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To reduce greenhouse-gas emissions enough to avert the worst effects of climate change, “we have to get coal out of the system.” That succinct bottom line was delivered yesterday by Henry Jacoby, professor of management at MIT’s Sloan School and codirector of MIT’s Joint Program on the Science and Policy of Global Change, in a keynote talk at a conference in Washington, DC. Jacoby didn’t mean that coal can’t be used–just that its carbon-dioxide emissions will need to be removed and disposed of by underground burial. The good news, he said, is that although the scale of the enterprise would be massive, there is no apparent technology obstacle: “We can solve the technology. We can solve the storage.” But the roadblocks ahead are monstrous: uncertainty over whether the Obama administration and Congress will institute a carbon cap-and-trade policy, unclear economics of installing CO2 capture and storage technologies, and widespread public ignorance.

Jacoby pointed to “coal’s catch-22”: when it comes to burying the CO2, “you can’t have the technology without the price, but you can’t have the price without the technology.” In other words, you won’t drive technology adoption unless there’s a cap-and-trade or other disincentive on emitting CO2, but you can’t know what it will cost to do this–and thus how to operate under such a policy–until you start installing the needed technologies at huge scale. (Today, coal supplies about half of U.S. electricity, but no U.S. coal plant sequesters its CO2.) And right now, the general public–despite awareness of the benefits of, say, wind and solar power–doesn’t have much of a clue what “carbon capture and sequestration” means. In surveys, Jacoby said, Americans ranked it as the least advisable approach to reducing greenhouse-gas emissions–even though it’s one of the most important ones. (He thinks some people might be confusing it with pouring toxic waste down the nearest hole.) The industry’s recent “clean coal” ad blitz doesn’t help much, he said, because the ads gloss over the central importance of CO2 burial and don’t spell out what that would entail. “They need to explain what ‘clean coal’ means in this context. If you want to save the coal industry, explain to the public what is involved in this technology,” Jacoby said.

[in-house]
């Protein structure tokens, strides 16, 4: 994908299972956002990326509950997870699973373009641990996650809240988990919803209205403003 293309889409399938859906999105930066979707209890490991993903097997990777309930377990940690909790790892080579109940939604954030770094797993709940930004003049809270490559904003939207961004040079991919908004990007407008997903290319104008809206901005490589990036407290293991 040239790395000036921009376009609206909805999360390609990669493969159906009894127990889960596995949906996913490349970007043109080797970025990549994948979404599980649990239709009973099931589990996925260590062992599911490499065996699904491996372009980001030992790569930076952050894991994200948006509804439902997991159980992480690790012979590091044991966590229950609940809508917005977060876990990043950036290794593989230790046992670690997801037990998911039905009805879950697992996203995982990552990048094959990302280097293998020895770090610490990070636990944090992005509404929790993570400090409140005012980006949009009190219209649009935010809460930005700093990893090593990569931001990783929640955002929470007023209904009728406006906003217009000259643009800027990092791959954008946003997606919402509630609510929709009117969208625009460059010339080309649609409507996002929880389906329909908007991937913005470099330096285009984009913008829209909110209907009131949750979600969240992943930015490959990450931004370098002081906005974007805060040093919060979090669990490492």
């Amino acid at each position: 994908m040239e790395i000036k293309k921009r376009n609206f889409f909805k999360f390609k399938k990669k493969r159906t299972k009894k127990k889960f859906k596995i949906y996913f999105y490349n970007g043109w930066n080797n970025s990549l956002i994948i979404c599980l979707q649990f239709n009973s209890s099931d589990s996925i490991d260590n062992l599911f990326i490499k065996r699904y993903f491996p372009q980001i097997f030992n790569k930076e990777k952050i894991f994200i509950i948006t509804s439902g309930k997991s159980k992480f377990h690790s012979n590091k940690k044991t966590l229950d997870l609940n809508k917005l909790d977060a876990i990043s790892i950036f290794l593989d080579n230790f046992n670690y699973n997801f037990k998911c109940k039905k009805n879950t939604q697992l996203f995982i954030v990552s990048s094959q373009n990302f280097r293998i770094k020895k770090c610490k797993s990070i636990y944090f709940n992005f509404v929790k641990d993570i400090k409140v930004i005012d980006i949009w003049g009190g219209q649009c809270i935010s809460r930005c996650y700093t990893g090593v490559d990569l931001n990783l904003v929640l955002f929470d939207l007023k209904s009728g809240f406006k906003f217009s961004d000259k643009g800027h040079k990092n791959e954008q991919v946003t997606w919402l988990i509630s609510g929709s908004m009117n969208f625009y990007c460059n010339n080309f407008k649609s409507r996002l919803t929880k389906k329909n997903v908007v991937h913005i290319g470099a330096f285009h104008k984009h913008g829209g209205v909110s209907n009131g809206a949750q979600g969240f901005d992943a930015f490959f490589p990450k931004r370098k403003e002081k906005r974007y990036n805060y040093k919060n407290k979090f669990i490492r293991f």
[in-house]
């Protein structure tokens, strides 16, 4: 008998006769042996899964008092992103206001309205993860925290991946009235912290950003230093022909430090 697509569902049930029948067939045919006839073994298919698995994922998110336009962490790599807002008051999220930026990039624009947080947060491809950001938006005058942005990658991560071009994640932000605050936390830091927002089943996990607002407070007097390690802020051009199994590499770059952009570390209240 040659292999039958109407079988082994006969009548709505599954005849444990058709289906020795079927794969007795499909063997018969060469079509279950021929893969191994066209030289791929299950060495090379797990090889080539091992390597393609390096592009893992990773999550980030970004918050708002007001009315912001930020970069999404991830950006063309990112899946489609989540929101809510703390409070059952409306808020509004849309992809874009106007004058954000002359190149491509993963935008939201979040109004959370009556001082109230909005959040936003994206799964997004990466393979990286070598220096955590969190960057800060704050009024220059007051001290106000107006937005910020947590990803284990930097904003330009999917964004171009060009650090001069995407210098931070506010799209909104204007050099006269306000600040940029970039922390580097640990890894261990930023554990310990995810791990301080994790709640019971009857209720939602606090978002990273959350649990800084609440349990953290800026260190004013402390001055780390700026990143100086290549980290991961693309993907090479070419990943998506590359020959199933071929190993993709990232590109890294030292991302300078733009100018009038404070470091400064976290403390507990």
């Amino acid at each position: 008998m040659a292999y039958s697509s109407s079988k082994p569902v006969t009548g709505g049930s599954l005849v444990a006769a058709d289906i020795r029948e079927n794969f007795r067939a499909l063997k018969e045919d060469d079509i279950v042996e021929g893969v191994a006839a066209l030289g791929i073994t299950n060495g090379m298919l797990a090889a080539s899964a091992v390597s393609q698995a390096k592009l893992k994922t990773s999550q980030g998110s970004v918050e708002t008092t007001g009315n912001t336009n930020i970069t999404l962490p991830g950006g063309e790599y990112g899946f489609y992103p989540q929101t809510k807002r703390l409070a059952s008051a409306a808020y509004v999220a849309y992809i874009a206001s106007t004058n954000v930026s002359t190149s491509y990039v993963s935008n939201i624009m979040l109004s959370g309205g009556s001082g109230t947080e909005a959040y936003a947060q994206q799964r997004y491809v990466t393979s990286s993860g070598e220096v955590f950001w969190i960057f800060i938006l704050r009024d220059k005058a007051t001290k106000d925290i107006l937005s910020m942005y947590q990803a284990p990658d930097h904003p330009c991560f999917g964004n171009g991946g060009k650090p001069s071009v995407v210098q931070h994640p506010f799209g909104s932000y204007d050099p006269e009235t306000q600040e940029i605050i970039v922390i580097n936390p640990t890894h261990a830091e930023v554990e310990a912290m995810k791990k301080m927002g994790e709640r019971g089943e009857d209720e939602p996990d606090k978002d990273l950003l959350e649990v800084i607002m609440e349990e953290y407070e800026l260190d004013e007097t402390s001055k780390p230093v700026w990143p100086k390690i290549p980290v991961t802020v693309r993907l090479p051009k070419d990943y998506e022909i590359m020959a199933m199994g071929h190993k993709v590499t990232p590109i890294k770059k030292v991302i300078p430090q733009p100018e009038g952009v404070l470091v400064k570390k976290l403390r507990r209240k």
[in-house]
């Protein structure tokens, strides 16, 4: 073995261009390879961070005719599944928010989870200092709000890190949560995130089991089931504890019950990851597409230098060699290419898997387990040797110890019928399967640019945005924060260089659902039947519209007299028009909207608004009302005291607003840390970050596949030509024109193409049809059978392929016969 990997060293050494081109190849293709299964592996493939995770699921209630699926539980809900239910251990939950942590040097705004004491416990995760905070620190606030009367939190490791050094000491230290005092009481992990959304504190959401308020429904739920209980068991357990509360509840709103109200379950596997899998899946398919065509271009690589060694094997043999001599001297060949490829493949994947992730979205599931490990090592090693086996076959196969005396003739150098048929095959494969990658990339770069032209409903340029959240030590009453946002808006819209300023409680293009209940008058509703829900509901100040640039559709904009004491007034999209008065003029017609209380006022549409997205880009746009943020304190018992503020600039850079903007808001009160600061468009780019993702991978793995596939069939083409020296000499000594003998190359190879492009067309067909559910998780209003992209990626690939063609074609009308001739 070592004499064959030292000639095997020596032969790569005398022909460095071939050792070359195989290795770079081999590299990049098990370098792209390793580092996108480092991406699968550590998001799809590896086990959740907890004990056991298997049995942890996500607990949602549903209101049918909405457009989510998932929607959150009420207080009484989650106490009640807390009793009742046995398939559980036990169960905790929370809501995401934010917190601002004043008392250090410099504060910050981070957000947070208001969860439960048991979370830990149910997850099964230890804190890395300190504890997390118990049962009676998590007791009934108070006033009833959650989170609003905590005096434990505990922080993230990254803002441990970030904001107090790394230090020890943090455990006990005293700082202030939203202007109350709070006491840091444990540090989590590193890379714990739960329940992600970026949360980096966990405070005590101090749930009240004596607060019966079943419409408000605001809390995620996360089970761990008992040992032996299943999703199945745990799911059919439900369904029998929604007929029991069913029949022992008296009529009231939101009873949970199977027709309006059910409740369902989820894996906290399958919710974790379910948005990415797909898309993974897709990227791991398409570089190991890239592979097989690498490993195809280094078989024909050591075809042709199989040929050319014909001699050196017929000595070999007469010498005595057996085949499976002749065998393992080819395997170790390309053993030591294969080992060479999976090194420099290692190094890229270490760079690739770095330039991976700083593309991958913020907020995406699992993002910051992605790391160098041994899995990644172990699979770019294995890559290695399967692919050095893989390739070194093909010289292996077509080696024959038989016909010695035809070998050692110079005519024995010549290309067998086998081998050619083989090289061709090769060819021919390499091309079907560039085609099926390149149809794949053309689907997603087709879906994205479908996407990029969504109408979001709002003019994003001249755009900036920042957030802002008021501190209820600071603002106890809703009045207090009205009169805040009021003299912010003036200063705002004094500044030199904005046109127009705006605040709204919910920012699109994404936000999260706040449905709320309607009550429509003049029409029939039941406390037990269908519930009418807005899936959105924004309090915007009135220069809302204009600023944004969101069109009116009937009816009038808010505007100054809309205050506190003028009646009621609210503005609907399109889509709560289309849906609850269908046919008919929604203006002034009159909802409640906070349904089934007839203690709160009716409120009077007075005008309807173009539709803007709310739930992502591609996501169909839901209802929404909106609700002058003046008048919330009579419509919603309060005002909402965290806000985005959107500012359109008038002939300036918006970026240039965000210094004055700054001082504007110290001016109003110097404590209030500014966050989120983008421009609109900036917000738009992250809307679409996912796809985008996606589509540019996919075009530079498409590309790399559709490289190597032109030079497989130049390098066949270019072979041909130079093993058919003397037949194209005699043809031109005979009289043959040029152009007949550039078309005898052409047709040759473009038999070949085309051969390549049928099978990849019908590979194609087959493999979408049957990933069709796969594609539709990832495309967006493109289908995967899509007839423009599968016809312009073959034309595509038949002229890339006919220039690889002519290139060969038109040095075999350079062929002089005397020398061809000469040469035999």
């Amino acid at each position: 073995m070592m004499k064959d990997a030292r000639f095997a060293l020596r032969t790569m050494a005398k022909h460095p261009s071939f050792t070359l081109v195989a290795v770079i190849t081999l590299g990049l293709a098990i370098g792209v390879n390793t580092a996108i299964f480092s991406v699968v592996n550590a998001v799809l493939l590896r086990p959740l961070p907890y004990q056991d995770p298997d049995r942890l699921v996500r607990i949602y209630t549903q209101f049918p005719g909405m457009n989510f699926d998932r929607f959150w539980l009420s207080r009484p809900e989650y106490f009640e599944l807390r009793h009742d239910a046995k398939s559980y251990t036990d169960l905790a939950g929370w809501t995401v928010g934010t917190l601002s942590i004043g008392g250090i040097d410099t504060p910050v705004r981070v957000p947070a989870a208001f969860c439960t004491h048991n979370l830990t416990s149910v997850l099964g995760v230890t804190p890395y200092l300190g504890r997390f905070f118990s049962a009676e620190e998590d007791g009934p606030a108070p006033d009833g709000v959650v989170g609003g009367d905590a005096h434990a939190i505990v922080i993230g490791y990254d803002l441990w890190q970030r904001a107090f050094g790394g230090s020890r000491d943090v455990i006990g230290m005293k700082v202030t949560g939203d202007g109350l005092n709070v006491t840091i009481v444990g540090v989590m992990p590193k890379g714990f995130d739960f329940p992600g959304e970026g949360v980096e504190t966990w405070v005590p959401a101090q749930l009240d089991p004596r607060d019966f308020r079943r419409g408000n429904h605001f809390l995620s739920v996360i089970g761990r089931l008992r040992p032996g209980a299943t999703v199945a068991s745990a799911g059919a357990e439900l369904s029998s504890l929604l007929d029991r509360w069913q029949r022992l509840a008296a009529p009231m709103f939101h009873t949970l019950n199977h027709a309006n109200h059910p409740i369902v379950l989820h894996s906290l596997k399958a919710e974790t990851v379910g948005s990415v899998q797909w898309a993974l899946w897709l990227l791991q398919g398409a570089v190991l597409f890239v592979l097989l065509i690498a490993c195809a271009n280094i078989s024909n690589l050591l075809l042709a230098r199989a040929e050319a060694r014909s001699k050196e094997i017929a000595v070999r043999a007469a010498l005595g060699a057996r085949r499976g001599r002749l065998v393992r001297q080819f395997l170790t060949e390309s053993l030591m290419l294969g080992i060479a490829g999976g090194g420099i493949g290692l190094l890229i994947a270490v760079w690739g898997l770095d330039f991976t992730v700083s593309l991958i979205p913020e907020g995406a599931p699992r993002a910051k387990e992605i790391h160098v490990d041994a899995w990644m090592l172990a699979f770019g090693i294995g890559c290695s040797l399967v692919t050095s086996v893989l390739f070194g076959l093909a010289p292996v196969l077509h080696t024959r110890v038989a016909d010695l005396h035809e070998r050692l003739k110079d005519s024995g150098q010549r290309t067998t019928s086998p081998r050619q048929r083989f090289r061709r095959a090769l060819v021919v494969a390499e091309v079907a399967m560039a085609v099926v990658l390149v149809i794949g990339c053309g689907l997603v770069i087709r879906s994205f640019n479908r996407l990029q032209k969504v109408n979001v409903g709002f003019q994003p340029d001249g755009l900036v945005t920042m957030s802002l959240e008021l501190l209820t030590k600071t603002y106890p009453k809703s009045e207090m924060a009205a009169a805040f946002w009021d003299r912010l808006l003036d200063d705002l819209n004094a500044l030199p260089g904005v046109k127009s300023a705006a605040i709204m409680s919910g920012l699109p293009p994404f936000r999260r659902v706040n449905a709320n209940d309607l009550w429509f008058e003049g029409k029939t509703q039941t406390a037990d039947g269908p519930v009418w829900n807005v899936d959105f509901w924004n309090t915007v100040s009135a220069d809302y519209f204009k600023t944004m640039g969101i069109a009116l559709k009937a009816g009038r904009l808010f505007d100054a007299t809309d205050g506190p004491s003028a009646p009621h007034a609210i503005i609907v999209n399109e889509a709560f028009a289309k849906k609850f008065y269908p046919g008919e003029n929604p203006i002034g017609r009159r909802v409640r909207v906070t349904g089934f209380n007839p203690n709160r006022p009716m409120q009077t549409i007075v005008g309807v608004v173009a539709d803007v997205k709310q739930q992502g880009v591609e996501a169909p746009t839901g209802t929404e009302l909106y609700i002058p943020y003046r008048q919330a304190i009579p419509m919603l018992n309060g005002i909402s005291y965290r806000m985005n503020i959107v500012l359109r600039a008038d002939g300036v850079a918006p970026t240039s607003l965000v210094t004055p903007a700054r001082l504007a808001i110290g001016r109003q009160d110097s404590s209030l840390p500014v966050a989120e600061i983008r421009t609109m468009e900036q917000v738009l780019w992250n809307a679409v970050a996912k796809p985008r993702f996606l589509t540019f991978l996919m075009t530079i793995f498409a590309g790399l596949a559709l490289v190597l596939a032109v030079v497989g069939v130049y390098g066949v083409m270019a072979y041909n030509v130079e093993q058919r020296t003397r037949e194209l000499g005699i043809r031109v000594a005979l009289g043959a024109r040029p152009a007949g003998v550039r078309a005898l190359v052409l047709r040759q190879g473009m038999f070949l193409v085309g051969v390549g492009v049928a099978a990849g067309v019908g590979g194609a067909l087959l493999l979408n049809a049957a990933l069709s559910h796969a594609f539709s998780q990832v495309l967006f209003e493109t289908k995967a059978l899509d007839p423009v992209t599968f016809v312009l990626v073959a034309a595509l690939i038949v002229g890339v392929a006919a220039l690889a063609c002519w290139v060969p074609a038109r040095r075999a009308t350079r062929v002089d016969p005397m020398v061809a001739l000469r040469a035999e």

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Tagged: Energy, energy, climate change, carbon dioxide, coal, carbon emissions, clean energy, carbon tax

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